Let’s take a moment to summarize the results of our comments on the vitellogenin pseudogene and its meaning for the question of universal common ancestry. According to the data, the debate concerns six total genes supposedly shared by humans and chickens.
Having offered our observations here:
…we’d say the situations stands as follows.
Three of those genes (ELTD1, SSX2IP, CTBS) are functional in both humans and chickens. No evidence of pseudogenes — shared or otherwise — is there.
Two of those genes (VIT2, VIT3) are functional in chickens and non-functional in humans, but according to the data our colleague Dr. Gauger showed, they are hardly found in humans at all. Arguably, they aren’t there.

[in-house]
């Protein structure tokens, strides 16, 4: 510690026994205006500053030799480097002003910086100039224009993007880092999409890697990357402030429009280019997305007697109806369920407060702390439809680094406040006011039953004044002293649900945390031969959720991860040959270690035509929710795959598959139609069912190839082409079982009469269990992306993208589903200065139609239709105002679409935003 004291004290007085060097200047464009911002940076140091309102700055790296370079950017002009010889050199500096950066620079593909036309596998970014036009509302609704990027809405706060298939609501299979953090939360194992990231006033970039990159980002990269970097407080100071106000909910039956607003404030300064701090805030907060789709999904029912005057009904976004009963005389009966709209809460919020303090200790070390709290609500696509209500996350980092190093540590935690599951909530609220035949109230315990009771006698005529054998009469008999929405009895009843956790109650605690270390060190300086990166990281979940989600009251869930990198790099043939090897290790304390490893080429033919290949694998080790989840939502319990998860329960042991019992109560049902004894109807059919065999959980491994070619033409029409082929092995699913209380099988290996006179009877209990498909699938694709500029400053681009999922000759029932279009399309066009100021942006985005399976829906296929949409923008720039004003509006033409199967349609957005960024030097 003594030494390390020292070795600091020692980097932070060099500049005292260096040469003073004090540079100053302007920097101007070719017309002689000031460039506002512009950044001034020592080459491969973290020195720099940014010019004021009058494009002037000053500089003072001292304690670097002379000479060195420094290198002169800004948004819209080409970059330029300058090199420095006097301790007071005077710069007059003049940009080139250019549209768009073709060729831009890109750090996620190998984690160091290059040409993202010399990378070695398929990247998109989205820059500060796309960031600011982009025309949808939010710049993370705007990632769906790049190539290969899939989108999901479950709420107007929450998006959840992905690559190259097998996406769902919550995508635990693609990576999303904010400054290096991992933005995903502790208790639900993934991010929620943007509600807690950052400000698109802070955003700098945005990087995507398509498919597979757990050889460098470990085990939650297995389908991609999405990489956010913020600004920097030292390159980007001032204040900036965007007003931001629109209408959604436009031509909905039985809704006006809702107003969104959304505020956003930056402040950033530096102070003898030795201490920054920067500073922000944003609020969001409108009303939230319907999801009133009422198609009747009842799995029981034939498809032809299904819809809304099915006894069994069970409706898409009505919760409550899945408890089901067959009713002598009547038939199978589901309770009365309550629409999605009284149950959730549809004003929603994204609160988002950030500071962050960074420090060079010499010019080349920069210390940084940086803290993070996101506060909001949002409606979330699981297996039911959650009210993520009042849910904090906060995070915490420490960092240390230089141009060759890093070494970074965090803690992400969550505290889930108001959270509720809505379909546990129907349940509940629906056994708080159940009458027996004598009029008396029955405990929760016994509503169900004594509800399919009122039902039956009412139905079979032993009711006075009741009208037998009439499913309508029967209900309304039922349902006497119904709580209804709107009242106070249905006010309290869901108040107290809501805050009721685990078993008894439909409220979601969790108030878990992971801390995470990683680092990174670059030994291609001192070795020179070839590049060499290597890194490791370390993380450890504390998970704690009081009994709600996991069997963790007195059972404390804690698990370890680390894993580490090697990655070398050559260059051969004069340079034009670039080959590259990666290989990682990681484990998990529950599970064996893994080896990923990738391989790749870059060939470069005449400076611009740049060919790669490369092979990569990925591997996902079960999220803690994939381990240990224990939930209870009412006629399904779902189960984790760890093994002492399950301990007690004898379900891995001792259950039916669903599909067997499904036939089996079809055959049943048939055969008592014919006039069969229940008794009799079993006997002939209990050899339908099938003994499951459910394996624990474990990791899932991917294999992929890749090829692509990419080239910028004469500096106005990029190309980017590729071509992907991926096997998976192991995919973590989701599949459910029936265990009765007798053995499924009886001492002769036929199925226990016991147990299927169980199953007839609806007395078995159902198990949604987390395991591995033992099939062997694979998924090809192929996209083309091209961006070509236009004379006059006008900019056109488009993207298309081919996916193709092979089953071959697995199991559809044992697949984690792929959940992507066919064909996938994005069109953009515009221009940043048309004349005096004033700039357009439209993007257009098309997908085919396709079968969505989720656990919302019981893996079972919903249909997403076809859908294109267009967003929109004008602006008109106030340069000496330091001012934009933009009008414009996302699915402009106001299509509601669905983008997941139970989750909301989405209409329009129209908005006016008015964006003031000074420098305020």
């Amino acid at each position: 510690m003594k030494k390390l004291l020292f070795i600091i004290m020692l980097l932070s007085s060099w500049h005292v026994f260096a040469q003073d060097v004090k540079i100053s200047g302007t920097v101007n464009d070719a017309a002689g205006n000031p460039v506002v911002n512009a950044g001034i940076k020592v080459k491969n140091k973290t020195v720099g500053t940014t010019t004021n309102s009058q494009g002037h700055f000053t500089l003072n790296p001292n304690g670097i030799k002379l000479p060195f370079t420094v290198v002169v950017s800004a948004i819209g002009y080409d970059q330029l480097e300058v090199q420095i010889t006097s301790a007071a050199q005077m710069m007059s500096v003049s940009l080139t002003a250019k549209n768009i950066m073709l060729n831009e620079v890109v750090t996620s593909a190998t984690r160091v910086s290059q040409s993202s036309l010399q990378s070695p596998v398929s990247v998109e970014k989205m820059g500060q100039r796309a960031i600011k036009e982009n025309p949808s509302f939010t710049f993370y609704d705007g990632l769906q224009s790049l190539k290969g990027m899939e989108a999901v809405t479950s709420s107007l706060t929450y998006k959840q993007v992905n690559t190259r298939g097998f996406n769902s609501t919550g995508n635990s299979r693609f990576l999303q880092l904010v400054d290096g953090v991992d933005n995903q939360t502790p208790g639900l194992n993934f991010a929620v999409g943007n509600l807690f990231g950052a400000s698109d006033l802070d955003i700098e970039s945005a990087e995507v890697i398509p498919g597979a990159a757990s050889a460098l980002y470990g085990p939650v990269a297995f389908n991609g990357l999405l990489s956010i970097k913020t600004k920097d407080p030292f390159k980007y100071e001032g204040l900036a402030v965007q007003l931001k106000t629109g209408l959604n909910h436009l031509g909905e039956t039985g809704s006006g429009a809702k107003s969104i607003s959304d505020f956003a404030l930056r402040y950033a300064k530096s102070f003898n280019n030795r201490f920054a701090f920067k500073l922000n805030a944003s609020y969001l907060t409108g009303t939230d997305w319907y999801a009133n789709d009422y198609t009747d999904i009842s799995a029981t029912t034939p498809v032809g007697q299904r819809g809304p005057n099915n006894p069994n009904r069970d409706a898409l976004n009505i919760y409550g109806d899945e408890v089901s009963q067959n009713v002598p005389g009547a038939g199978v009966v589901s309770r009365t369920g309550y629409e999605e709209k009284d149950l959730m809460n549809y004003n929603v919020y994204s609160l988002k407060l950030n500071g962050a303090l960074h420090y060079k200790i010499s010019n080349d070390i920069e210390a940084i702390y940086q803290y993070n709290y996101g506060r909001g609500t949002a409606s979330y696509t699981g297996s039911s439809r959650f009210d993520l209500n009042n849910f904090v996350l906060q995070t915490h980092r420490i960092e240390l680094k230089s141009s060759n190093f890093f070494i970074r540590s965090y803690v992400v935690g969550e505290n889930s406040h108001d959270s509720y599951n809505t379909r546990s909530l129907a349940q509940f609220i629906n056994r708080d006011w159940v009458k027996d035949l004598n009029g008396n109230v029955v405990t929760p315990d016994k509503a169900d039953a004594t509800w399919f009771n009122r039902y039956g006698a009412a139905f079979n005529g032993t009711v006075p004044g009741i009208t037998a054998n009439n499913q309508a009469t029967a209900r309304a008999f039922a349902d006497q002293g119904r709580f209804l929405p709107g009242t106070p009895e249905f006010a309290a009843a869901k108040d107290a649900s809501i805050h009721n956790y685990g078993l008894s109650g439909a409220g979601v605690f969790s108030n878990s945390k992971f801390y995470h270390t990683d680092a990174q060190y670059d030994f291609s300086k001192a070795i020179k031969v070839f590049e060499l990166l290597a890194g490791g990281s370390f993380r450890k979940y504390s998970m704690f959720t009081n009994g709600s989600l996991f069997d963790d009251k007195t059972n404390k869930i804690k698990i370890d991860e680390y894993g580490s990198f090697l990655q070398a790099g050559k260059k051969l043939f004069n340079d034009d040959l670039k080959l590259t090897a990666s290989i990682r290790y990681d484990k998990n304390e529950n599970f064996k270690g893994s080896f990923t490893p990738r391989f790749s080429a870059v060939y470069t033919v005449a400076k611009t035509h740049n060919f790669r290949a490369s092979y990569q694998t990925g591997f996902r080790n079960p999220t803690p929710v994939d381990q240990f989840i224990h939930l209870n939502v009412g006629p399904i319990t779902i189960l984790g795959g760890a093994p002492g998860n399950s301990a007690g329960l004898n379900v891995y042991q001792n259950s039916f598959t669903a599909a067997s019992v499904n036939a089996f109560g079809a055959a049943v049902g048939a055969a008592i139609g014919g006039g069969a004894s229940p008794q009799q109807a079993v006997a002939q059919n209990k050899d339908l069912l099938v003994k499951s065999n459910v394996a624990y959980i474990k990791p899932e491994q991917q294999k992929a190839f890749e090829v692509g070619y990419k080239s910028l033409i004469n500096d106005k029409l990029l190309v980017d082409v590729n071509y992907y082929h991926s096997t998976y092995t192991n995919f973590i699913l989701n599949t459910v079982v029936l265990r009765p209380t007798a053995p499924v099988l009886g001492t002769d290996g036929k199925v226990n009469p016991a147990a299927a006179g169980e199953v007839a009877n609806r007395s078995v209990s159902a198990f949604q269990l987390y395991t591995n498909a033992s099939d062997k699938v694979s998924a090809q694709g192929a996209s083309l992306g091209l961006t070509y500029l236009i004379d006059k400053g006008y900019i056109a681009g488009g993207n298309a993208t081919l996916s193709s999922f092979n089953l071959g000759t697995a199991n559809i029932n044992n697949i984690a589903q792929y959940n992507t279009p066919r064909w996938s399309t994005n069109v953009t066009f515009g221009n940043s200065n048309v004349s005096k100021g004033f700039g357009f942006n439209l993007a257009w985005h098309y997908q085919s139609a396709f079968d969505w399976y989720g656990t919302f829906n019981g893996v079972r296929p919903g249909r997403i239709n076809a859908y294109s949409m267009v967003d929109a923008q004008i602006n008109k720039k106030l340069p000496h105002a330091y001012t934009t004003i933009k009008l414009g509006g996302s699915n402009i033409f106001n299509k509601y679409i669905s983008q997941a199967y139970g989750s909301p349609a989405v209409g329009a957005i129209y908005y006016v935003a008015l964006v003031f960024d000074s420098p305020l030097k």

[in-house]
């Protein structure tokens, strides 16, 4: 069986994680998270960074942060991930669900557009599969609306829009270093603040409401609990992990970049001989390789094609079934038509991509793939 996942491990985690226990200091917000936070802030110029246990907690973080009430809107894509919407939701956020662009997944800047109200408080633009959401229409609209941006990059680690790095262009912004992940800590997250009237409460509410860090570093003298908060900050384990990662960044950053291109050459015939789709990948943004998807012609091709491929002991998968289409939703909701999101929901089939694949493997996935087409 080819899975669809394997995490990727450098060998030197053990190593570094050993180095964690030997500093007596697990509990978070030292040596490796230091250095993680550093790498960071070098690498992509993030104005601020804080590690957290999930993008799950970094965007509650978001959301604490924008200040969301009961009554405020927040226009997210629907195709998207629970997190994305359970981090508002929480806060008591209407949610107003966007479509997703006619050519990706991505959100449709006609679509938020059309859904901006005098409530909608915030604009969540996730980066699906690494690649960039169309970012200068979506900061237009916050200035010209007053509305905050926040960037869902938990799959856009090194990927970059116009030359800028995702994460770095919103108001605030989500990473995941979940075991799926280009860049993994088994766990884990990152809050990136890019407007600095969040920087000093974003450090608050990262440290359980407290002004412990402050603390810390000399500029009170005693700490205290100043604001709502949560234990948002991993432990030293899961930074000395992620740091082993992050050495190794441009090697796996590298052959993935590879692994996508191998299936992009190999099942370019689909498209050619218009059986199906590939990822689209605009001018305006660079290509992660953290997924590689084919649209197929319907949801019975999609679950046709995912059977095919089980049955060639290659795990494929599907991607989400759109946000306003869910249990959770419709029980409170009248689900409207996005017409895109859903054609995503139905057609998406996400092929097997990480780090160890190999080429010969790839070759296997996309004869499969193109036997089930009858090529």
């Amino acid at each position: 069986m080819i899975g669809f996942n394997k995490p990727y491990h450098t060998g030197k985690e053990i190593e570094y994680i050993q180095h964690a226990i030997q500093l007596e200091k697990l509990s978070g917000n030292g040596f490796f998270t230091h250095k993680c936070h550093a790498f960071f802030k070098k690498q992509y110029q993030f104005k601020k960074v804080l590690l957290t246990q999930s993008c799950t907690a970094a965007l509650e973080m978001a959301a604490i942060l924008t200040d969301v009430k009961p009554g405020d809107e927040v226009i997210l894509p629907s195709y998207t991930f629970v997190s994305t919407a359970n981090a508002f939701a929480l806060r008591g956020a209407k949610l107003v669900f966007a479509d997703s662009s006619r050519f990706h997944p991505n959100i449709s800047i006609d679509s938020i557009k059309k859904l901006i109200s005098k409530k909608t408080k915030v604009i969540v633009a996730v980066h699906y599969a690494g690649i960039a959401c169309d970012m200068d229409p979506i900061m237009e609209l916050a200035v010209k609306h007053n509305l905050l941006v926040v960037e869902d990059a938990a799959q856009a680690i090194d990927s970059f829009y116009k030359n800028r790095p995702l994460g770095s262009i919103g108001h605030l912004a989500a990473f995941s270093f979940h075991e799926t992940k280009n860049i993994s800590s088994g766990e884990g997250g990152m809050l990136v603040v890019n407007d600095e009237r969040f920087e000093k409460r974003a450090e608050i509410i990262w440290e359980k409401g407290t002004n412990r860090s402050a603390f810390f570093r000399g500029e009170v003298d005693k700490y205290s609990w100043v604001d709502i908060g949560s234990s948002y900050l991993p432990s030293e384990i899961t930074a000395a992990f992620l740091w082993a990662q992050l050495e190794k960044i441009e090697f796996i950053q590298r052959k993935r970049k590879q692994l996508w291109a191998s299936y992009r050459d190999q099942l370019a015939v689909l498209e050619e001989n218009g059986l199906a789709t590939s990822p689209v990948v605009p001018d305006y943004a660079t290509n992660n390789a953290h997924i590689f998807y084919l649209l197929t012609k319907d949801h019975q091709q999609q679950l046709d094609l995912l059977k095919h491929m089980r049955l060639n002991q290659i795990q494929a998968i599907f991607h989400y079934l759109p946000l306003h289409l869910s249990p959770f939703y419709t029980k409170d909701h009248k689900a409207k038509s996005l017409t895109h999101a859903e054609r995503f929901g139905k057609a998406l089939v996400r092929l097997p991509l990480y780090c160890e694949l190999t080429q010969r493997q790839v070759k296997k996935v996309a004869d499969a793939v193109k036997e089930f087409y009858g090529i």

One of those genes — the supposed “vitegellenin pseudogene” (VIT1) — is functional in chickens, but according to Tomkins (2015) it is also part of a functional gene in humans. It may not be making egg yolk but it’s not a non-functional stretch of DNA. Indeed, as Ann Gauger notes, the sequence alignment between the human and chicken versions is very low, so it’s not clear if they are the same gene.
Thus the relevant data yield the following conclusion: When we look at this block of six genes supposedly shared by humans and chickens, there are exactly zero non-functional pseudogenes shared between humans and chickens.
Photo via Pixabay.